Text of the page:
Why You Should Use End-to-End Encrypted Email to Increase your Privacy

Posted on Apr 27, 2018 by Caleb Chen

encrypted email

Email is one of the most ubiquitous forms of online communication around. According to Statista, there are over 3.7 billion email users in the world currently. Unfortunately, it’s likely that the vast majority of email users do not understand email encryption. Not even five years ago, the majority of internet users did not send or receive encrypted email. Email providers have been hacked in the past. They will continue to be hacked in the future. If you care about the privacy of your email, you should use an email service that is unable to even read your emails. It doesn’t matter if you “have nothing to hide,” encrypt anyways.

“Arguing that you don’t care about the right to privacy because you have nothing to hide is no different than saying you don’t care about free speech because you have nothing to say.” — Edward Snowden

In the analog world, one can send a sealed letter in an envelope and have reasonable expectations that it will not be read along the way. With email, our analog privacy protections are gone, but we can still “seal” with encryption. Often times, users are unable to set up email encryption for themselves, and just use third parties that provide unencrypted email services.

The Solution: Use a Encrypted Email Provider

A good encrypted email service should allow its users to access a completely encrypted mailbox – that means both emails and contacts. The service should also allow for anonymous sign-ups, serve no ads, and be open source. Most importantly, the email service you choose should not log IP addresses or track its users in any way.

With this list of dream features in mind, Private Internet Access suggests Tutanota for users looking for encrypted email. Check it out, today:
https://tutanota.com/

Featured image from EFF; Shared by CC By 2.0.

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6 Comments

  1. guest

    The general public is very stupid and will not understand that both sender & recipient must be using the same service. Half of them don’t even know how the browser works!

    https://www.theregister.co.uk/2018/04/24/private_web_browsing_study/

    Tutanota and Protonmail are temporary solutions: their security does not extend to other mail servers. The most serious security flaw of the internet is the fact that the current global standards for mail exchange do not encrypt metadata and do not support forward secrecy. We need a new open protocol and it preferably should work in a decentralized or distributed mode which does not rely entirely on fixed servers. How else can we replace the current flawed system?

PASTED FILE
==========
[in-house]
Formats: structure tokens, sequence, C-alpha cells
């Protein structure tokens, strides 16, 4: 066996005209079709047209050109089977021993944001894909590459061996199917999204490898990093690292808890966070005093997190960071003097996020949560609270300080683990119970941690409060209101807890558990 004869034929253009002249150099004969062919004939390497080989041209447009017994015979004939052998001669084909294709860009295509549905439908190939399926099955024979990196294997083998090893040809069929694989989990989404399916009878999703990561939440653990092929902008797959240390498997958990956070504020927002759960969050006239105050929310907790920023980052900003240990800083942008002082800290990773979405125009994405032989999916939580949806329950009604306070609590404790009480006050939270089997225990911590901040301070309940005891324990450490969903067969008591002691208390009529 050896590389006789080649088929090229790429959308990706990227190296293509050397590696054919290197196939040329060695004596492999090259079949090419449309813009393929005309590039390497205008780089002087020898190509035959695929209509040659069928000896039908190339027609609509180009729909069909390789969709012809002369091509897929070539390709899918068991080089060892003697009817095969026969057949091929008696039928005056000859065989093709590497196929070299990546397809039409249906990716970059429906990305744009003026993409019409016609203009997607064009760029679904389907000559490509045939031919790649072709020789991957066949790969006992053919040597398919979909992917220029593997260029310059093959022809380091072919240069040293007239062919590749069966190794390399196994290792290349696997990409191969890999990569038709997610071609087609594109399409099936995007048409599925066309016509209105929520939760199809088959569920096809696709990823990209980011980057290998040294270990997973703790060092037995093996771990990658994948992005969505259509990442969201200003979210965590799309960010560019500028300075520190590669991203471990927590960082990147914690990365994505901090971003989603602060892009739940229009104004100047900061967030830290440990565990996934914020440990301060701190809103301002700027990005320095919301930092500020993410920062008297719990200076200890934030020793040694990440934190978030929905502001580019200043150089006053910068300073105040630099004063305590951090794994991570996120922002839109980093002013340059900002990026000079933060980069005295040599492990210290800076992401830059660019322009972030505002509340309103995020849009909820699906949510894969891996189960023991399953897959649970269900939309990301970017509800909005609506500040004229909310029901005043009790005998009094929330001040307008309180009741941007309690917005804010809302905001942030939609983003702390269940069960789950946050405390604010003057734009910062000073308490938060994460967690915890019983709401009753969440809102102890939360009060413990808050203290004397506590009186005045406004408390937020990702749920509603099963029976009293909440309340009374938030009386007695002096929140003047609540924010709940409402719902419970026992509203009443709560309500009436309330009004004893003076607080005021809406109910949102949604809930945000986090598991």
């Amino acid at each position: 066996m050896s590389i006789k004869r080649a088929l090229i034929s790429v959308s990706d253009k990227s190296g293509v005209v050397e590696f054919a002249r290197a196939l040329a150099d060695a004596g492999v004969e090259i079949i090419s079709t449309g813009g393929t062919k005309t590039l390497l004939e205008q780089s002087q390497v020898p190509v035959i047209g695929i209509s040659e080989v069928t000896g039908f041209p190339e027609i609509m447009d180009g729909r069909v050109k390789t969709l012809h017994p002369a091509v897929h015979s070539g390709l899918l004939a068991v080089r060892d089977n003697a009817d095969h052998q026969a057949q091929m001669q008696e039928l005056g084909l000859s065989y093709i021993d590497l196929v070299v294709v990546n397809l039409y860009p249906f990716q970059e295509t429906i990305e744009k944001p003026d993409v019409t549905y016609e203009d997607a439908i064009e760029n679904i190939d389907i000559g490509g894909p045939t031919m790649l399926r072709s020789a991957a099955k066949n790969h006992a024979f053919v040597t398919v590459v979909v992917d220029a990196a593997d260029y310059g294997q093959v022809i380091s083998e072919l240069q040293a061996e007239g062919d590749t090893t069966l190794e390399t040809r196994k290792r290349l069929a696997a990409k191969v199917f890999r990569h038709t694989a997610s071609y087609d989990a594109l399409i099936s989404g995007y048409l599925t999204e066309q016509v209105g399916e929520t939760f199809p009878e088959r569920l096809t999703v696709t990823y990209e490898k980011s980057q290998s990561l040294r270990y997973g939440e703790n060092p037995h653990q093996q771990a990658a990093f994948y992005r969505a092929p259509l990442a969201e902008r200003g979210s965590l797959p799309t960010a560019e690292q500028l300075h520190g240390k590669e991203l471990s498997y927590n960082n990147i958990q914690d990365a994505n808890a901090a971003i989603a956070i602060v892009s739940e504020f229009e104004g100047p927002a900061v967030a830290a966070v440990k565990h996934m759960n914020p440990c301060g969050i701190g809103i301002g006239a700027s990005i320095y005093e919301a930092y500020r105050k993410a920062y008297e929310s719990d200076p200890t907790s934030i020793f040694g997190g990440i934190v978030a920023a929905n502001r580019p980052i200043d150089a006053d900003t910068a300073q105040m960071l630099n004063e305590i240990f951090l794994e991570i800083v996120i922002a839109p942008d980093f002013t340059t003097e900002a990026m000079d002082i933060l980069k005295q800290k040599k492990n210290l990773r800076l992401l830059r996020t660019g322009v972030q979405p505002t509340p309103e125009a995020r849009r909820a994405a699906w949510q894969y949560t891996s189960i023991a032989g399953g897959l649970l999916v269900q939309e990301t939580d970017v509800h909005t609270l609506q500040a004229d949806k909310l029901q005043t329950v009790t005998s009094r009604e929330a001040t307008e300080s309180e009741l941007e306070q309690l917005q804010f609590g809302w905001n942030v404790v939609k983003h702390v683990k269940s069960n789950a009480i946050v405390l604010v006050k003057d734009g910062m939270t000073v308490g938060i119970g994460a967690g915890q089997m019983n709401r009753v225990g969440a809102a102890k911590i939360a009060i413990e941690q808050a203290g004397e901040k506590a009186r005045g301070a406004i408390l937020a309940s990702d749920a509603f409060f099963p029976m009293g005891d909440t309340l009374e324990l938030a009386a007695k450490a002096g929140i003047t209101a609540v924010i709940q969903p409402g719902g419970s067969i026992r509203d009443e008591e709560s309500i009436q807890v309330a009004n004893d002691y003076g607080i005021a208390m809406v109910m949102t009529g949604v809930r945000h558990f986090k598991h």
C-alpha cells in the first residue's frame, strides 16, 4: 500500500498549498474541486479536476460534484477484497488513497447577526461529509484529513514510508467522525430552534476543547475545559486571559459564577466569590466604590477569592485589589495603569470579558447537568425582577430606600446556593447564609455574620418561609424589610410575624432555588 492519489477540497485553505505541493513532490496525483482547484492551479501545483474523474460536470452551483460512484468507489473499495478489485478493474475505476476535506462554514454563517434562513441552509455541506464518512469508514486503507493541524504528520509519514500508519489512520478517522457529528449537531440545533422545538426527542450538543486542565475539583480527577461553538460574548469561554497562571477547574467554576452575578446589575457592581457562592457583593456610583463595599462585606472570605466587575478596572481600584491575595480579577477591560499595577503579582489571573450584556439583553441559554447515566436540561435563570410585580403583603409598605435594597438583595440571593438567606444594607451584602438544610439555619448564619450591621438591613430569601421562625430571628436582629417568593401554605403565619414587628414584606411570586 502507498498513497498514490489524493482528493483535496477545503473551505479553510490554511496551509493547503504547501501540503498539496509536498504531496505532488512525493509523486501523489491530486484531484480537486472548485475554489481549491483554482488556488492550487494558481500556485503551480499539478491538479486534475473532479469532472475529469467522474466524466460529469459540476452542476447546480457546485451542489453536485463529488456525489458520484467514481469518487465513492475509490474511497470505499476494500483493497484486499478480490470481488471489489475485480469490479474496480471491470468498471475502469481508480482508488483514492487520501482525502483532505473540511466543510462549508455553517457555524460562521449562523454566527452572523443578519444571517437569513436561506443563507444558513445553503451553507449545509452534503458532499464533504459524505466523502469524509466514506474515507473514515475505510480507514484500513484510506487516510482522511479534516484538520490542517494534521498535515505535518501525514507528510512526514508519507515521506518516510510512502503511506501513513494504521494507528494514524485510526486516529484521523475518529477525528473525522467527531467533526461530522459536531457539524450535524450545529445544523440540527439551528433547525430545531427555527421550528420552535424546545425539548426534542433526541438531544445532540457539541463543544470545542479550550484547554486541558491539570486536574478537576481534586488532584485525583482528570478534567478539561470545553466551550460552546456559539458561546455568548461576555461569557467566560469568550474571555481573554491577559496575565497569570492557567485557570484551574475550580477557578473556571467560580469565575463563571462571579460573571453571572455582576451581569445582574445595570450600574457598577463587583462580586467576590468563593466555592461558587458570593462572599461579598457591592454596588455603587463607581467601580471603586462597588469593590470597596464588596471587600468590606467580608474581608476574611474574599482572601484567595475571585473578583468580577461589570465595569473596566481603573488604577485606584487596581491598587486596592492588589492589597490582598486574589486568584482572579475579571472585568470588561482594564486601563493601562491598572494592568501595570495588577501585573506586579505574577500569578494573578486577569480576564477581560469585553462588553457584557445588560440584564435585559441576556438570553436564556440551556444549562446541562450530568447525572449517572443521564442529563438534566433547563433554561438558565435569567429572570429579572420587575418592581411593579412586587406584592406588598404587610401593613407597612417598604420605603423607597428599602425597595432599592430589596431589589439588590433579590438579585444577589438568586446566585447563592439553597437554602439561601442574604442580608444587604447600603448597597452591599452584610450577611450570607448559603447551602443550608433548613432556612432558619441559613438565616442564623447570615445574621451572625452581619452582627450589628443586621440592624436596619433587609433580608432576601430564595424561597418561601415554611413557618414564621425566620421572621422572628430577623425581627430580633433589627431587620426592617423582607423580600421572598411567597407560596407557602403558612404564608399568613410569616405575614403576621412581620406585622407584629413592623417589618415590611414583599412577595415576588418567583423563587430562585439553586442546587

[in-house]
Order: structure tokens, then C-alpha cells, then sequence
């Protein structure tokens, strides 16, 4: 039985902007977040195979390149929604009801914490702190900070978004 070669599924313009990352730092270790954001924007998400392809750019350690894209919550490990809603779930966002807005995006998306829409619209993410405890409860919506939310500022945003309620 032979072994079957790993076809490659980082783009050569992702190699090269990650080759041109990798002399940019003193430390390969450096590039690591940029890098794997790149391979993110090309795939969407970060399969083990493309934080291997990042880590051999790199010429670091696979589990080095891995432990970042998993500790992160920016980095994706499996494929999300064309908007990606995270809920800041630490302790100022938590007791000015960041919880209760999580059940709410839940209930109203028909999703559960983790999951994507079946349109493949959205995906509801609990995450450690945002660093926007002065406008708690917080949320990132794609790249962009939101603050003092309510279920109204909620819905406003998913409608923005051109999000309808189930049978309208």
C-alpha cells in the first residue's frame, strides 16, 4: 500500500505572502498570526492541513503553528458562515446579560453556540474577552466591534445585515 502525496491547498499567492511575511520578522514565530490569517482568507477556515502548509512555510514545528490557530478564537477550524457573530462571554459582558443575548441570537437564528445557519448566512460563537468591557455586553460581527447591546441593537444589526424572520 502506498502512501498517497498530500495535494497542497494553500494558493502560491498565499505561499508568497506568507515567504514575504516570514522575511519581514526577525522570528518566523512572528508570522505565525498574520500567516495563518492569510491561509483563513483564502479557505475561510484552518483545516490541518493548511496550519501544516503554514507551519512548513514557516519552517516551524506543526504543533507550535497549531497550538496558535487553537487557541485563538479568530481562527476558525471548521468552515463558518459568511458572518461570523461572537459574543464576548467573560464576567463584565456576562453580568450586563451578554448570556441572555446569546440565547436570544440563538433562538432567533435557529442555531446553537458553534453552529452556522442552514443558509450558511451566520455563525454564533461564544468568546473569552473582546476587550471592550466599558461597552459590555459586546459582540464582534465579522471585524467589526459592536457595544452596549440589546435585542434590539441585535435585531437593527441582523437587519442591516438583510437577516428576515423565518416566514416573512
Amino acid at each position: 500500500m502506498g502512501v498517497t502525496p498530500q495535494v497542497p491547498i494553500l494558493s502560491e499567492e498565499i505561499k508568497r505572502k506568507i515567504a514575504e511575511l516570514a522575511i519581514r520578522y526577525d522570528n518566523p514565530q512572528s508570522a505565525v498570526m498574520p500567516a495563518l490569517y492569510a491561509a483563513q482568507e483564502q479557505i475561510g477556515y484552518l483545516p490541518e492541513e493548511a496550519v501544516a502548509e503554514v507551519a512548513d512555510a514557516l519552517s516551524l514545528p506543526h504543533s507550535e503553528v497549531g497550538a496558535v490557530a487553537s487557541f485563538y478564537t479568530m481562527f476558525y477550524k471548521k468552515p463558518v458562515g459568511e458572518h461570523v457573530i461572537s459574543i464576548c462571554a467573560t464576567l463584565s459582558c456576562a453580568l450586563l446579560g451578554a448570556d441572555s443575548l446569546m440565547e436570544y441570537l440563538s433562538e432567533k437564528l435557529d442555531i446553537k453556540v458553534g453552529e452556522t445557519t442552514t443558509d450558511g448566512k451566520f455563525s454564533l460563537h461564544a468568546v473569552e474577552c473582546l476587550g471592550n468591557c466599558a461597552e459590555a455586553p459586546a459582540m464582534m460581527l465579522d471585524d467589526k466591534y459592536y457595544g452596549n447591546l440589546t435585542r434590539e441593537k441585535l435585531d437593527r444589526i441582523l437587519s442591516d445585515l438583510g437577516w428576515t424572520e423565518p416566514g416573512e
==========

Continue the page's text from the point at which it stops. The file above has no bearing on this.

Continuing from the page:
A few inspiring and somewhat-related projects which you may find of interest:

    http://secushare.org/
    http://flowingmail.com/
    http://goldbug.sourceforge.net/
    https://about.riot.im/
    https://en.wikipedia.org/wiki/Ricochet_(software)
    https://en.wikipedia.org/wiki/Tox_(protocol)
    https://en.wikipedia.org/wiki/Ring_(software)
    https://en.wikipedia.org/wiki/Wire_(software)

    2 years ago
  2. Fred

    This is slightly misleading. Just because the service has strong server-side encryption, that doesn’t mean the e-mails sent are encrypted end to end. A user of a security-friendly service e-mailing their friend or colleague on a mainstream provider still doesn’t get end to end encryption unless it’s set up between the sender and recipient. Unfortunately, e-mail is annoyingly difficult to secure and due to federation that probably will never change absent Google and Microsoft agreeing to force the roll-out of a new protocol.

    2 years ago
    1. Taylor

      Actually, both Tutanota and Protonmail fully encrypt the mail content before it’s sent from their clients, and you can verify this by checking the client source code. (Protonmail’s mobile apps are still closed source, so this only applies to their web app.)

      Recipients using the same mail provider (or PGP in Protonmail) will have their message end-to-end encrypted. Recipients using an unsecured mail provider (who are also not using PGP) can still have their message end-to-end encrypted if the sender chooses to secure the message with a password before sending. This password would be passed on to the recipient through a separate channel.

      You’re right in that the encrypted mail provider will have access to the contents of unencrypted incoming mail.

      2 years ago
  3. Jared

    I’m very serious about vacating my Gmail account. I have signed up for both the free Tutanota and ProtonMail email accounts. What was your reasoning behind selecting Tutanota over ProtonMail? Everything I have seen so far with ProtonMail I like better. Their interface wins hands down, 2FA, slick mobile app. But Tutanota definitely wins on price.

    Obviously, this is a big decision that I do not take lightly. I would not want to select an email provider that will not be around for many years in the future. Any thoughts?

    2 years ago
    1. Taylor

      Having used both encrypted mail providers, I see 2 factors that put Tutanota ahead of Protonmail in terms of user privacy:

      1) Tutanota doesn’t require a phone number or any other type of identifiable information to create an account. Protonmail requires a mobile phone number, which is verified during signup.

      2) Tutanota’s mobile apps are open source. Protonmail promised to release the source code for their moble apps when they made their open source announcement on August 13, 2015. However, it’s been over 2.5 years since that date, and Protonmail has not yet done so.

      Protonmail does have a better user interface, but Tutanota will close the gap with new versions of their clients sometime this year. The beta versions are libked from their blog.

      2 years ago
      1. Taylor

        *linked

        2 years ago